Bestselling American crime writer Patricia Cornwell has taken out full-page newspaper ads to defend her investigation into solving a 19th century killing spree.
The ads in two British national newspapers on Saturday came days after one of the papers accused her of having an “obsession” with the Jack the Ripper case.
“My ongoing investigation is far from an obsession, but an excellent opportunity to provide a platform for applying modern science to a very old, highly visible case in the hope that we might learn something that could help solve modern crimes,” Cornwell wrote in the ads, published in the Independent and the Guardian.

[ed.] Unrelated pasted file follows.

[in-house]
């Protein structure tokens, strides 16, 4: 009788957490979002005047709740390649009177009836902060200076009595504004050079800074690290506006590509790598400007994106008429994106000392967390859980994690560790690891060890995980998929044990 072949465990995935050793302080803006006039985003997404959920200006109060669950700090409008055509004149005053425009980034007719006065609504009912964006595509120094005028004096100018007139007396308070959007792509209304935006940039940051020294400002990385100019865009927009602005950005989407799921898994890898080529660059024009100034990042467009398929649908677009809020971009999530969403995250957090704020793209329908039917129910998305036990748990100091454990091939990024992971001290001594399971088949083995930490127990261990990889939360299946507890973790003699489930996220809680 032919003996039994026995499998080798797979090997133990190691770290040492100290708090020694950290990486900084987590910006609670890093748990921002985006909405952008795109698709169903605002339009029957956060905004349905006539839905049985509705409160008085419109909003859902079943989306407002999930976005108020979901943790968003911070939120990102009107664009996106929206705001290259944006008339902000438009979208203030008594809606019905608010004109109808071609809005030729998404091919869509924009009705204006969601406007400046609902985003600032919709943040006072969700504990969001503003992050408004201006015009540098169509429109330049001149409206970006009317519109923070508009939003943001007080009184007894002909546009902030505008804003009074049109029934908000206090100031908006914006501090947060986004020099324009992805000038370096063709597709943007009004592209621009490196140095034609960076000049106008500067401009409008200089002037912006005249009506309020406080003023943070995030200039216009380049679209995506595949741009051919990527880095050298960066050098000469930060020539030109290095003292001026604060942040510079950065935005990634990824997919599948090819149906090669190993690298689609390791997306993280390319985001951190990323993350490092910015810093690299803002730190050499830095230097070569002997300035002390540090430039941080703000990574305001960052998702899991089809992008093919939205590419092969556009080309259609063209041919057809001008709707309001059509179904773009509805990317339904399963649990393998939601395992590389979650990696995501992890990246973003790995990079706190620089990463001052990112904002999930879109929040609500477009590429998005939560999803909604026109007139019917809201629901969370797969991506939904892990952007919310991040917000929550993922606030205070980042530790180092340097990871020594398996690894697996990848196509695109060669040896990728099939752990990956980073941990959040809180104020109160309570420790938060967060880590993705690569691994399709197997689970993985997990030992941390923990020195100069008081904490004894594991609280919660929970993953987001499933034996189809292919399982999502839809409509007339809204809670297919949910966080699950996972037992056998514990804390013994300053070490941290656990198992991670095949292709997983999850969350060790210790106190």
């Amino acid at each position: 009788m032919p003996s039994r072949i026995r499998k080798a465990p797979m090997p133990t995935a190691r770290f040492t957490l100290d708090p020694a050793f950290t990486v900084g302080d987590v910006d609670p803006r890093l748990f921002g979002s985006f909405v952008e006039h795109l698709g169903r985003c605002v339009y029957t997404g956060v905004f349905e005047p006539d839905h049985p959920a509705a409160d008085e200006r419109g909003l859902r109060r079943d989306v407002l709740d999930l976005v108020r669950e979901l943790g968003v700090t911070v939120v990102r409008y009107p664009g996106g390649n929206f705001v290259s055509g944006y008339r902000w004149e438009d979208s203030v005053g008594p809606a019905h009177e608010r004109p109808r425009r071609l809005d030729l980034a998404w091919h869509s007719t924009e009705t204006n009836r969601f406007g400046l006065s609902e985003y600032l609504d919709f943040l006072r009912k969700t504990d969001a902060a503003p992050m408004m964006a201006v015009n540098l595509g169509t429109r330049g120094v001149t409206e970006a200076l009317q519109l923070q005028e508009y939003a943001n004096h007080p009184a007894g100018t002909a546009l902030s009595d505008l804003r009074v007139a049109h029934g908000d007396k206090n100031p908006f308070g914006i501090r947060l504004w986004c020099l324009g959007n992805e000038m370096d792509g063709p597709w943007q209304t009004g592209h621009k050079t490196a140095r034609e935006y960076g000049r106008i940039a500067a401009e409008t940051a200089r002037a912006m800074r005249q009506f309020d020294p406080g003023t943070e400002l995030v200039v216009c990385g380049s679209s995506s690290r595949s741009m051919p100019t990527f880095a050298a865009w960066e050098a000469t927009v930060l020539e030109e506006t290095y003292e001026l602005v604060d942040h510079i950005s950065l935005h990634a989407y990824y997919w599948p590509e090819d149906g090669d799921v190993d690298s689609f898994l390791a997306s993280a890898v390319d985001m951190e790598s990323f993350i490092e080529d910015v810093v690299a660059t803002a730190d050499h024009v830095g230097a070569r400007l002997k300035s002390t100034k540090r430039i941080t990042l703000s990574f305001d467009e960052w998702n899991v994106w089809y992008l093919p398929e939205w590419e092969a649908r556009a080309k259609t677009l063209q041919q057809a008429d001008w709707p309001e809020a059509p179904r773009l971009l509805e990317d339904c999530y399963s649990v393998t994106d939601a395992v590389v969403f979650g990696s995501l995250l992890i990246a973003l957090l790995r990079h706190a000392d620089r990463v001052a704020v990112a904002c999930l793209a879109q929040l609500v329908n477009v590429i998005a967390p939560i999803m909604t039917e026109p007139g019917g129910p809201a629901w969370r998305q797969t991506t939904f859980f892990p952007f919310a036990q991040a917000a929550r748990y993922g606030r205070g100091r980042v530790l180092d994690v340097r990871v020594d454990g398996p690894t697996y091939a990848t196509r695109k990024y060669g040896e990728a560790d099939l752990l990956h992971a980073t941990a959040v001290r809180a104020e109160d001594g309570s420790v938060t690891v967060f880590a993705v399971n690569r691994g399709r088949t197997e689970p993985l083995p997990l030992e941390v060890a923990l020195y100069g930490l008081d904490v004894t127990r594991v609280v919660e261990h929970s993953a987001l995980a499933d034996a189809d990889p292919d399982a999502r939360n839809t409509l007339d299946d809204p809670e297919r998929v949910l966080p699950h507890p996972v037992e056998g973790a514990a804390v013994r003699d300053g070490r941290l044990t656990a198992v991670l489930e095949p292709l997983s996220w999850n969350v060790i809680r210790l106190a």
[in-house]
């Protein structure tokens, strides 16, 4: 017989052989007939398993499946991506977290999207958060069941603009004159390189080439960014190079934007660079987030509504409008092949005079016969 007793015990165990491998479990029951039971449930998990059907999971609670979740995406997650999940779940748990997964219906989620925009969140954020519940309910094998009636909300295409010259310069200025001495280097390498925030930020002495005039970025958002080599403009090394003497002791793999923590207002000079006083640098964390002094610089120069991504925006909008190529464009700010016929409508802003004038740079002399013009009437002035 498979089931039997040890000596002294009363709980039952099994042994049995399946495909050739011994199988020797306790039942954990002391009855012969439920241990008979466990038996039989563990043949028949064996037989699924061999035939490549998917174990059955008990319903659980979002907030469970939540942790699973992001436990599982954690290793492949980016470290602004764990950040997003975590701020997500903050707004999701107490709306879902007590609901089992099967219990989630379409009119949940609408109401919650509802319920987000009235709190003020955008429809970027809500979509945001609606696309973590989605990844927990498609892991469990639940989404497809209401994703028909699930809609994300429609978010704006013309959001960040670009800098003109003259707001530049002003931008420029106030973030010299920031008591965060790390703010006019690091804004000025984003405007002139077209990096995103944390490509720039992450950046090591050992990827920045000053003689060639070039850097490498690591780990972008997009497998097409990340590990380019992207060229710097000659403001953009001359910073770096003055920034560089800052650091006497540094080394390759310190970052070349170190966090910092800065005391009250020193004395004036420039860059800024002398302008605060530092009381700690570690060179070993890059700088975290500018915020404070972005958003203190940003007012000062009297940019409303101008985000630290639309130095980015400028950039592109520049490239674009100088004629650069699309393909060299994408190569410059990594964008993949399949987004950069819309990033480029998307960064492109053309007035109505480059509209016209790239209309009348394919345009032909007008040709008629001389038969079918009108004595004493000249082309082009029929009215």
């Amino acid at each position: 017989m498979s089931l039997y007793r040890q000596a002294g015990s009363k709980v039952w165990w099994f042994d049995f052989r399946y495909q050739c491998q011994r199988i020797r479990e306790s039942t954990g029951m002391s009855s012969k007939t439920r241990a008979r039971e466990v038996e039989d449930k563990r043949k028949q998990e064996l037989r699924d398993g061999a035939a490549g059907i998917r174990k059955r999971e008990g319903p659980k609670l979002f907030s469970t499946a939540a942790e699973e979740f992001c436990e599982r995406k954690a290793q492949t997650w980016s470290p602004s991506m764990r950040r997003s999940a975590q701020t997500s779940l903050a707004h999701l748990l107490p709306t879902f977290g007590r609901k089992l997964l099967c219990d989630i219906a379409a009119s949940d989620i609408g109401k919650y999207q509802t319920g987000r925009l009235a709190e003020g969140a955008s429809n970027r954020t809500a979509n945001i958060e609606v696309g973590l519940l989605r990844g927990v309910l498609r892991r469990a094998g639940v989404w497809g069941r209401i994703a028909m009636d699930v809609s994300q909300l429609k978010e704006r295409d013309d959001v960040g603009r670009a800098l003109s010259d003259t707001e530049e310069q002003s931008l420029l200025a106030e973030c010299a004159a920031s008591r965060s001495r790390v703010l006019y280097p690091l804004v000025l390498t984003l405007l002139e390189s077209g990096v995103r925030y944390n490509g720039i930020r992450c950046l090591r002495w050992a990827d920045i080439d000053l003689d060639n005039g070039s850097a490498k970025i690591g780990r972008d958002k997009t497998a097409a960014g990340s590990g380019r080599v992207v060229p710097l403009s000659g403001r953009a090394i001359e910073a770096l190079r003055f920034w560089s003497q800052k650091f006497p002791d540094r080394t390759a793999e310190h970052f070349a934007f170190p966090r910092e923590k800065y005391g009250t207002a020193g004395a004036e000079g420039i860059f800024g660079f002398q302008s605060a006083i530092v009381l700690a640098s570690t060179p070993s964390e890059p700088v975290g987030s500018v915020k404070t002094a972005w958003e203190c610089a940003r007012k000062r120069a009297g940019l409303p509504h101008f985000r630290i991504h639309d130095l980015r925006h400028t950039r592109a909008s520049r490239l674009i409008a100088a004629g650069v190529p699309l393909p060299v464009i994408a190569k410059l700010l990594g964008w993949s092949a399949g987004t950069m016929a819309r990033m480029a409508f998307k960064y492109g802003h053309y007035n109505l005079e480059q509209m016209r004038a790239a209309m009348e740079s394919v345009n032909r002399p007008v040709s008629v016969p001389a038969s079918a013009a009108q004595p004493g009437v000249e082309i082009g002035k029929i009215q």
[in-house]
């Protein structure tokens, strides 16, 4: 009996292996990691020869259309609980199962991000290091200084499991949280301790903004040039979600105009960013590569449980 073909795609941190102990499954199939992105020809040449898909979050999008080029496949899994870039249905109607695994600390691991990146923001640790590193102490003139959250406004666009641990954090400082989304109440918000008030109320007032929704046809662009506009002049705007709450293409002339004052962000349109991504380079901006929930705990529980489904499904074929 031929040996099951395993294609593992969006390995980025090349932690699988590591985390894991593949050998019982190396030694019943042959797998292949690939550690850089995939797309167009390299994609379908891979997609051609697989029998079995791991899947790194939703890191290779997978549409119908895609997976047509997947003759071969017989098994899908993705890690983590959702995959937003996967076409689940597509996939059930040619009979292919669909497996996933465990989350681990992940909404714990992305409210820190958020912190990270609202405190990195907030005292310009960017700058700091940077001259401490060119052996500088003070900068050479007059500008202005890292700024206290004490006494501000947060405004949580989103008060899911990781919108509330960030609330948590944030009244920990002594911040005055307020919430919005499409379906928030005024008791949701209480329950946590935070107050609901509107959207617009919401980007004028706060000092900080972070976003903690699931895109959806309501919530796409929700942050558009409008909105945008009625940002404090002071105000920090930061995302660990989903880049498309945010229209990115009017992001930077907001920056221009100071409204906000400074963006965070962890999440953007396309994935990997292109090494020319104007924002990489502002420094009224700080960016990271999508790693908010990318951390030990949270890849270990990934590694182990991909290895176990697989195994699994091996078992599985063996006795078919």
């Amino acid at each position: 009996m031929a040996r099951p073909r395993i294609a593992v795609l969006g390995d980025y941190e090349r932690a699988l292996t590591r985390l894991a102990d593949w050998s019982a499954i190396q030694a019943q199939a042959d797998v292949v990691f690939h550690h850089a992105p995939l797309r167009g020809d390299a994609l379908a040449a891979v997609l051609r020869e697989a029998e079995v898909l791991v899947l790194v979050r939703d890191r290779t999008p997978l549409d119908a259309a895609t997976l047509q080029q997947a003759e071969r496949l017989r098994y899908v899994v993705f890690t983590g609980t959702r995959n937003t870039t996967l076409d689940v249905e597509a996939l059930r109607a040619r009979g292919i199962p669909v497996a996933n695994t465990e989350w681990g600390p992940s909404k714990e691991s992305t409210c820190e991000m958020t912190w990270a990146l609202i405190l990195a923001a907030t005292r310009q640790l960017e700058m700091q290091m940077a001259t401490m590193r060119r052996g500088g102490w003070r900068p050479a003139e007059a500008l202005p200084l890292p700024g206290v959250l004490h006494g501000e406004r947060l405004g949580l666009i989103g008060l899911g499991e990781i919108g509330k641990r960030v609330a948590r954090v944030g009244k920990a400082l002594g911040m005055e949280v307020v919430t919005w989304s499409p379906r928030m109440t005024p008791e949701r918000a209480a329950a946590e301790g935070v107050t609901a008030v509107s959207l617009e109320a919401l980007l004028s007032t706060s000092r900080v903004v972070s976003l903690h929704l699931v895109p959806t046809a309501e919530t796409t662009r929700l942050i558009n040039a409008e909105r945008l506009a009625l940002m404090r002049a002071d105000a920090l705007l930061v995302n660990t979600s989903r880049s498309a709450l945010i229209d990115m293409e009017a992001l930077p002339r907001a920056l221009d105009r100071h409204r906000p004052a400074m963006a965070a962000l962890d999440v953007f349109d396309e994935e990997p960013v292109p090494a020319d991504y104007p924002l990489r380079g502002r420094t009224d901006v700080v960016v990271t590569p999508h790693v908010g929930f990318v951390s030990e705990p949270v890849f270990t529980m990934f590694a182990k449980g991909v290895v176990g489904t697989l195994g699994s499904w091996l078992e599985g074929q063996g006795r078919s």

In a 2002 book, Cornwell claimed to have solved the mystery of the Ripper, who murdered and mutilated at least five prostitutes in London’s filthy, foggy East End in 1888.
“Portrait of a Killer: Jack the Ripper -- Case Closed” pointed the finger at Walter Sickert, an Impressionist painter and printmaker. The theory was greeted with skepticism by Jack the Ripper experts, many of whom have their own theories about the killer’s identity.